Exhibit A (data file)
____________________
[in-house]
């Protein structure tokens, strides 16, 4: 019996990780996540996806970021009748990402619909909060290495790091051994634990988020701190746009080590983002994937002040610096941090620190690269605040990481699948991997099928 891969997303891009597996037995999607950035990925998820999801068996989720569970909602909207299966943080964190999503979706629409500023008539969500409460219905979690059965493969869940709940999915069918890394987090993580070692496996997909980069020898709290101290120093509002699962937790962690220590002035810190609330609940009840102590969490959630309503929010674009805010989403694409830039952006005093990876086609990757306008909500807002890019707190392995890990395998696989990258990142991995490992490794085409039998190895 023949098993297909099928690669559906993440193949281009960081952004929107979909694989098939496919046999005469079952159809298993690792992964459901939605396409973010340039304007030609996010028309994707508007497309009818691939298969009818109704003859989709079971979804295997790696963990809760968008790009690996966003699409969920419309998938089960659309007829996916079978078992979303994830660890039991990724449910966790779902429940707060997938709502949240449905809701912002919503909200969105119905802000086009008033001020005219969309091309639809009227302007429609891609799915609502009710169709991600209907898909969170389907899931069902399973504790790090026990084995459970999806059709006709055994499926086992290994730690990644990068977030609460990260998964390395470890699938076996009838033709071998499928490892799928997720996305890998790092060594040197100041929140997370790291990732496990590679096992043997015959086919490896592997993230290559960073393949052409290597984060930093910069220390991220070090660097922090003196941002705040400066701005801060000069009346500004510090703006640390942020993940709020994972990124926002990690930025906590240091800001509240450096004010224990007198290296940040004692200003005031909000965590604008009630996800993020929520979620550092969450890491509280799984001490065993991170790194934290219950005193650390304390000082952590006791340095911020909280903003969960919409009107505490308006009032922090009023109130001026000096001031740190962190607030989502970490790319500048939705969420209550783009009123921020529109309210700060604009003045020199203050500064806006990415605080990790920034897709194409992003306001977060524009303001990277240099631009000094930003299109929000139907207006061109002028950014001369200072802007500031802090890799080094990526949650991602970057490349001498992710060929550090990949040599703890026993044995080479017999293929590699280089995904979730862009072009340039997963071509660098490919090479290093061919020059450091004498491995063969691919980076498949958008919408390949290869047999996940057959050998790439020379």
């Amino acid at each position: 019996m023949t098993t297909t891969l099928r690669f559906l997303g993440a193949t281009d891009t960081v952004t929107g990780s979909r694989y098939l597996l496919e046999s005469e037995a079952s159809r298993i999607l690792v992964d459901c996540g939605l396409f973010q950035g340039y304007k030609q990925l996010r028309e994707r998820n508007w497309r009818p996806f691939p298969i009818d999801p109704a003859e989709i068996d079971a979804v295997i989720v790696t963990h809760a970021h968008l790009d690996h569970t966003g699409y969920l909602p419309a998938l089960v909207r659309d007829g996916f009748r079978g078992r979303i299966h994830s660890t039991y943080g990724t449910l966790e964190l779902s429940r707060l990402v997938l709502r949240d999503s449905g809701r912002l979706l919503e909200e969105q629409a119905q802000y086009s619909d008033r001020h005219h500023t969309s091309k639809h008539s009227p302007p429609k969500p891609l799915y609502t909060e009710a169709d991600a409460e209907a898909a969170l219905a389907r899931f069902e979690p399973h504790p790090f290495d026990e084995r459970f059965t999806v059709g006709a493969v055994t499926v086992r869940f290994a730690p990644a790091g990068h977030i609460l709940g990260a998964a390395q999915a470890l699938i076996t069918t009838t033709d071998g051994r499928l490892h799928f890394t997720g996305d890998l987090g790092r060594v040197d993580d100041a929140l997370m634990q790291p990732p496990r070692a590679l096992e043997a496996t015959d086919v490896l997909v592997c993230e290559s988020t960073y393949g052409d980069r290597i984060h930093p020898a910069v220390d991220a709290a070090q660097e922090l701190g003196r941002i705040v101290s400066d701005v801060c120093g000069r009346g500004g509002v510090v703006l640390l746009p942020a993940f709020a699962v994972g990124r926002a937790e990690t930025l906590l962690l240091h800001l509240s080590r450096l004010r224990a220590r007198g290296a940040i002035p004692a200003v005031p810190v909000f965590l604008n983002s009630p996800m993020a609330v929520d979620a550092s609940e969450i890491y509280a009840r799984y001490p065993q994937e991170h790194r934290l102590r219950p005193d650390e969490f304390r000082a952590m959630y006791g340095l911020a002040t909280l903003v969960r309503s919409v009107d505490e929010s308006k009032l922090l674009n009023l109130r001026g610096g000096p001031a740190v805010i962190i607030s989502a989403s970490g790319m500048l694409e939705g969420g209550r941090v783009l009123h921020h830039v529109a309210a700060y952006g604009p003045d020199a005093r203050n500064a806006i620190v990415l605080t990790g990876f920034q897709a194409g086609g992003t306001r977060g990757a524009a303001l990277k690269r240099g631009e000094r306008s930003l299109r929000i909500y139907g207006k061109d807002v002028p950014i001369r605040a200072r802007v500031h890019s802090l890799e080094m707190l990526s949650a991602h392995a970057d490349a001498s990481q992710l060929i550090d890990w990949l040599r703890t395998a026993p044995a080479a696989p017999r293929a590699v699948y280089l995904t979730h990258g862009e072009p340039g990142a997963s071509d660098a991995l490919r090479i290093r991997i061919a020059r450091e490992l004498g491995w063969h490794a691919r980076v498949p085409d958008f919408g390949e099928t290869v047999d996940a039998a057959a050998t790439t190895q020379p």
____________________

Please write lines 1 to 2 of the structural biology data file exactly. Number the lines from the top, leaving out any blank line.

[in-house]
């Protein structure tokens, strides 16, 4: 019996990780996540996806970021009748990402619909909060290495790091051994634990988020701190746009080590983002994937002040610096941090620190690269605040990481699948991997099928 891969997303891009597996037995999607950035990925998820999801068996989720569970909602909207299966943080964190999503979706629409500023008539969500409460219905979690059965493969869940709940999915069918890394987090993580070692496996997909980069020898709290101290120093509002699962937790962690220590002035810190609330609940009840102590969490959630309503929010674009805010989403694409830039952006005093990876086609990757306008909500807002890019707190392995890990395998696989990258990142991995490992490794085409039998190895 023949098993297909099928690669559906993440193949281009960081952004929107979909694989098939496919046999005469079952159809298993690792992964459901939605396409973010340039304007030609996010028309994707508007497309009818691939298969009818109704003859989709079971979804295997790696963990809760968008790009690996966003699409969920419309998938089960659309007829996916079978078992979303994830660890039991990724449910966790779902429940707060997938709502949240449905809701912002919503909200969105119905802000086009008033001020005219969309091309639809009227302007429609891609799915609502009710169709991600209907898909969170389907899931069902399973504790790090026990084995459970999806059709006709055994499926086992290994730690990644990068977030609460990260998964390395470890699938076996009838033709071998499928490892799928997720996305890998790092060594040197100041929140997370790291990732496990590679096992043997015959086919490896592997993230290559960073393949052409290597984060930093910069220390991220070090660097922090003196941002705040400066701005801060000069009346500004510090703006640390942020993940709020994972990124926002990690930025906590240091800001509240450096004010224990007198290296940040004692200003005031909000965590604008009630996800993020929520979620550092969450890491509280799984001490065993991170790194934290219950005193650390304390000082952590006791340095911020909280903003969960919409009107505490308006009032922090009023109130001026000096001031740190962190607030989502970490790319500048939705969420209550783009009123921020529109309210700060604009003045020199203050500064806006990415605080990790920034897709194409992003306001977060524009303001990277240099631009000094930003299109929000139907207006061109002028950014001369200072802007500031802090890799080094990526949650991602970057490349001498992710060929550090990949040599703890026993044995080479017999293929590699280089995904979730862009072009340039997963071509660098490919090479290093061919020059450091004498491995063969691919980076498949958008919408390949290869047999996940057959050998790439020379």